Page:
Tuesday, February 21, 2017

2016 Homeownership Falls to 63.4%

The homeownership rate in 2016 fell to 63.4 percent, according to the Census Bureau's Housing Vacancies and Homeownership Survey—down another 0.3 percentage points in the past year. To find a lower homeownership rate, you have to go all the way back to 1965. Since homeownership peaked in 2004, the rate has fallen by 5.6 percentage points.

Homeownership rate
2016: 63.4%
2015: 63.7%
2010: 66.9%
2004: 69.0% (peak year)
2000: 67.4%
1990: 63.9%
1980: 65.6%
1970: 64.2%
1960: 62.1%

Source: Census Bureau, Housing Vacancies and Homeownership

Monday, February 20, 2017

Legal Immigrants: Top 5 States, 2015

Of the 1,051,031 immigrants who were granted legal permanent residence in the United States in 2015, the 58 percent majority settled in just five states.

Number (and percent) of legal immigrants, 2015
California:     209,568 (19.9%)
New York:     130,010 (12.4%)
Florida:          118,873 (11.3%)
Texas:              99,727 (9.5%)
New Jersey:     49,801 (4.7%)

Source: Department of Homeland Security, 2015 Yearbook of Immigration Statistics

Friday, February 17, 2017

Legal Immigrants: Top 10 Countries, 2015

The United States granted legal permanent residence to 1,051,031 immigrants in 2015. Ten countries accounted for the 52 percent majority of legal immigrants. Those countries are...

Legal immigrants in 2015
Mexico: 158,619
China: 74,558
India: 64,116
Philippines: 56,478
Cuba: 54,396
Dominican Republic: 50,610
Vietnam: 30,832
Iraq: 21,107
El Salvador: 19,487
Pakistan: 18,057

Source: Department of Homeland Security, 2015 Yearbook of Immigration Statistics

Thursday, February 16, 2017

Labor Force Participation of Older Men, 2016

The labor force participation rate of men aged 65 or older climbed to 24.0 percent in 2016, the highest rate since 1972. From an all-time low of 15.6 percent in 1993, the labor force participation rate of older men has climbed more than 8 percentage points in the past two decades. But it will be a while before the rate matches what it was in 1950, when 45.8 percent of men aged 65 or older were in the labor force.

Labor force participation rate of men aged 65 or older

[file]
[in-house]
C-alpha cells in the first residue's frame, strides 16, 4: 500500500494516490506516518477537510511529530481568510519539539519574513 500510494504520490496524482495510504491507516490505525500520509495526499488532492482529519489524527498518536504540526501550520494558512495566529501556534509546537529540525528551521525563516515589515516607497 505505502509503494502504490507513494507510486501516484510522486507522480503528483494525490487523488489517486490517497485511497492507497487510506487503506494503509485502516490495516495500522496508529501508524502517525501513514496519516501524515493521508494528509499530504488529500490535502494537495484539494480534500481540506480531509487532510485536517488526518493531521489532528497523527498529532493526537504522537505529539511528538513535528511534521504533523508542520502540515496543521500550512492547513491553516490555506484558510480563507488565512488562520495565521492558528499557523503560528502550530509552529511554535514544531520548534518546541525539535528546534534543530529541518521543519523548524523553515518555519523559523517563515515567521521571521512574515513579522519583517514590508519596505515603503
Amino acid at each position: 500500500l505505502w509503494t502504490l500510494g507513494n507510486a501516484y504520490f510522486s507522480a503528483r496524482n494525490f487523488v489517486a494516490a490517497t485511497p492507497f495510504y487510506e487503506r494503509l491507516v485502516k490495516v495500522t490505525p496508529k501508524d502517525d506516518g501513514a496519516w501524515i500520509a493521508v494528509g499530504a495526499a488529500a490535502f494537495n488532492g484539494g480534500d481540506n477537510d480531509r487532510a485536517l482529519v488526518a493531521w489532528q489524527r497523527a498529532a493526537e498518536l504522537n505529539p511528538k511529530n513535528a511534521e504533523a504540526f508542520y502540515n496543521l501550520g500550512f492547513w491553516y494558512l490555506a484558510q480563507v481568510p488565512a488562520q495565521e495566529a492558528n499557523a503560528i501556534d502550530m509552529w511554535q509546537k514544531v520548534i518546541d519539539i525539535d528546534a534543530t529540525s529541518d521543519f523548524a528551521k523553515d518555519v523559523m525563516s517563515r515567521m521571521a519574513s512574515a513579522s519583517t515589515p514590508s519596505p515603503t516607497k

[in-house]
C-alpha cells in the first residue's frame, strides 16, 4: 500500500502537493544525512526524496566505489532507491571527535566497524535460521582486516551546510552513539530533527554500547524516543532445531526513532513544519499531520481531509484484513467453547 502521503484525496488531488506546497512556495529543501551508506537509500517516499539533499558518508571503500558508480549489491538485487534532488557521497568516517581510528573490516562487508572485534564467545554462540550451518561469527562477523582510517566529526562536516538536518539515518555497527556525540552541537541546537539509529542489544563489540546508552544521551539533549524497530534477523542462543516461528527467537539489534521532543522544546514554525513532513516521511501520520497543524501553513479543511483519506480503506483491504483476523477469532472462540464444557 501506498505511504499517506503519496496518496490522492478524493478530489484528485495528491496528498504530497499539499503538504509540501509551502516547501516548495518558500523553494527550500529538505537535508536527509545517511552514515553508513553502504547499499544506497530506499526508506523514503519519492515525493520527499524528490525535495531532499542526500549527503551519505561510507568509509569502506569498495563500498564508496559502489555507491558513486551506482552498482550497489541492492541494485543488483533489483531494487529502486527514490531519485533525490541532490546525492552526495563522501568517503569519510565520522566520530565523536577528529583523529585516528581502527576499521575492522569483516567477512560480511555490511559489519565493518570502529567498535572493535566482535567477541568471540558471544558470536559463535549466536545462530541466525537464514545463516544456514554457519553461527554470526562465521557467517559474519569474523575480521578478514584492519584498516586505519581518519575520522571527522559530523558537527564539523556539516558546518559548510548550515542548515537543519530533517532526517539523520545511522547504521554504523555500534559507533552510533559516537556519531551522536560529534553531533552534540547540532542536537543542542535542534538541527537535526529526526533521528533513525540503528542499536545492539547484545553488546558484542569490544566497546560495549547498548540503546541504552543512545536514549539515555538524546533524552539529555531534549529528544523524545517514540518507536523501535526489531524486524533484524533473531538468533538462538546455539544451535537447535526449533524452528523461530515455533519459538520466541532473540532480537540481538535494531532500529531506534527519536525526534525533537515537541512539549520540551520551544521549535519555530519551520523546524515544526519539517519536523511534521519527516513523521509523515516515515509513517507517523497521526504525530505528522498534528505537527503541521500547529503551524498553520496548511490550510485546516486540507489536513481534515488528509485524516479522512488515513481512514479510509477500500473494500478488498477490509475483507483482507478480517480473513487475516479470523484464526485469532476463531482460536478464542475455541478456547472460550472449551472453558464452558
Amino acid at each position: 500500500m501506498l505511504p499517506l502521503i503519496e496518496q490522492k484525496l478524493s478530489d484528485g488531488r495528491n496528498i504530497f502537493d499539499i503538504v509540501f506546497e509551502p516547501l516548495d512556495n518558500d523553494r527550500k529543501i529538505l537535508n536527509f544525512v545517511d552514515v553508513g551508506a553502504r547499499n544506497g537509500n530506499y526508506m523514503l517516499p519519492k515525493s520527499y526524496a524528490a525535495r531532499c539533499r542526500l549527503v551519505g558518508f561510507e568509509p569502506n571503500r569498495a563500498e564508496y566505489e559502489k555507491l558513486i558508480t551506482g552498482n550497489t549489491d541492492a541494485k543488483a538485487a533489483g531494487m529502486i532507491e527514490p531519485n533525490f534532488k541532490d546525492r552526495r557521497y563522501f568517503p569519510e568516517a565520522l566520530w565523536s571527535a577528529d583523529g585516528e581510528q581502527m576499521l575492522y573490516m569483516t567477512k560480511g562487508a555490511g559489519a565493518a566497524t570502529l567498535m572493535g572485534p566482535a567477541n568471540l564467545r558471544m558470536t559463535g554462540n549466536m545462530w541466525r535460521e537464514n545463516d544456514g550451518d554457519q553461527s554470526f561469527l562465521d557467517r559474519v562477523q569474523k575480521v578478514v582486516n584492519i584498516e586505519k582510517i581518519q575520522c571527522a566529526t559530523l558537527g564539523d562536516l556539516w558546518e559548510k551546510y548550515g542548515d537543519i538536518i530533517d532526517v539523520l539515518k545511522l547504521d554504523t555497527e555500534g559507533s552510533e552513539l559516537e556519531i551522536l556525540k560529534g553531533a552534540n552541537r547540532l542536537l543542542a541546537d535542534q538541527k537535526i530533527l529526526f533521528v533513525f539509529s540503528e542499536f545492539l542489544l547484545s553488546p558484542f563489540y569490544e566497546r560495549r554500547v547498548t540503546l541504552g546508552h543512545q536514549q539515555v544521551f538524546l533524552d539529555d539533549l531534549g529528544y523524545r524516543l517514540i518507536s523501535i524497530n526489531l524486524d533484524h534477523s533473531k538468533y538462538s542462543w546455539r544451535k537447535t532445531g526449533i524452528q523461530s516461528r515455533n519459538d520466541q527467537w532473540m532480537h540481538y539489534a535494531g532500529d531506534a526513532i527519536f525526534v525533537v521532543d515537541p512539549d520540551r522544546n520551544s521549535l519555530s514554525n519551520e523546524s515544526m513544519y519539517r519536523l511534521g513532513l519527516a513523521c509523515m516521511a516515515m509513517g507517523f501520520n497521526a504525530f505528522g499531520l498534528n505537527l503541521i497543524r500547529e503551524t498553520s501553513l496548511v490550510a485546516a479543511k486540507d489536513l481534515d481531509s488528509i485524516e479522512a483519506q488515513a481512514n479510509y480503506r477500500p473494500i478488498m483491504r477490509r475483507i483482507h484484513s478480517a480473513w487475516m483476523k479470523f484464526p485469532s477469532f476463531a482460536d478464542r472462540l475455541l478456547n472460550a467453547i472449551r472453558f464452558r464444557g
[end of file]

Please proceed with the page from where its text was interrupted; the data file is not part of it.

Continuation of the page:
2016: 24.0%
2010: 22.1%
2000: 17.7%
1993: 15.6% (low point)

Source: Demo Memo analysis of Bureau of Labor Statistics, Labor Force Statistics from the Current Population Survey

Wednesday, February 15, 2017

Changing Age Distribution of Homeowners with Mortgages

Homeowners with mortgages are getting older, report researchers from the Federal Reserve Bank of New York. Analyzing CoreLogic and CRISM data, the researchers examined changes over the past decade in the age distribution of mortgage borrowers and the housing equity held by borrowers. The finding: older Americans (aged 61 or older) account for a growing share of mortgage borrowers as home buying slips among younger adults.

Distribution of mortgage borrowers in 2016 (and 2006)
Under age 45: 31% (42%)
Aged 45 to 60: 42% (43%)
Aged 61-plus: 27% (15%)

Source: Federal Reserve Bank of New York, Liberty Street Economics, The Evolution of Home Equity Ownership

Tuesday, February 14, 2017

Why Aren't Millennials Moving?

The nation's geographic mobility rate has dropped to a record low. One factor behind the decline is the Millennial generation—younger adults, the people most likely to move. But younger adults aren't moving like they once did, reports Pew Research Center's Richard Fry. He examined trends in the geographical mobility rate of 25-to-34-year-olds over the past 50-plus years. The mobility rate of the age group was at all-time low of 20 percent in 2016.

Percent of 25-to-34-year-olds who moved in past year
2016: 20%
2000: 26%
1990: 27%
1981: 25%
1963: 26%

What accounts for the decline? One reason is the modest jobs recovery, suggests Fry. Job opportunities are not good enough to entice Millennials to move. Student debt also may be a factor, he says, preventing Millennials from buying homes. A survey of student loan borrowers by American Student Assistance confirms the impact of student debt on mobility. Among people with student loans, 43 percent say their debt has forced them to delay moving out of their parents' home, 46 percent say it has forced them to delay living on their own without roommates, and 57 percent said it has affected their ability to purchase a home.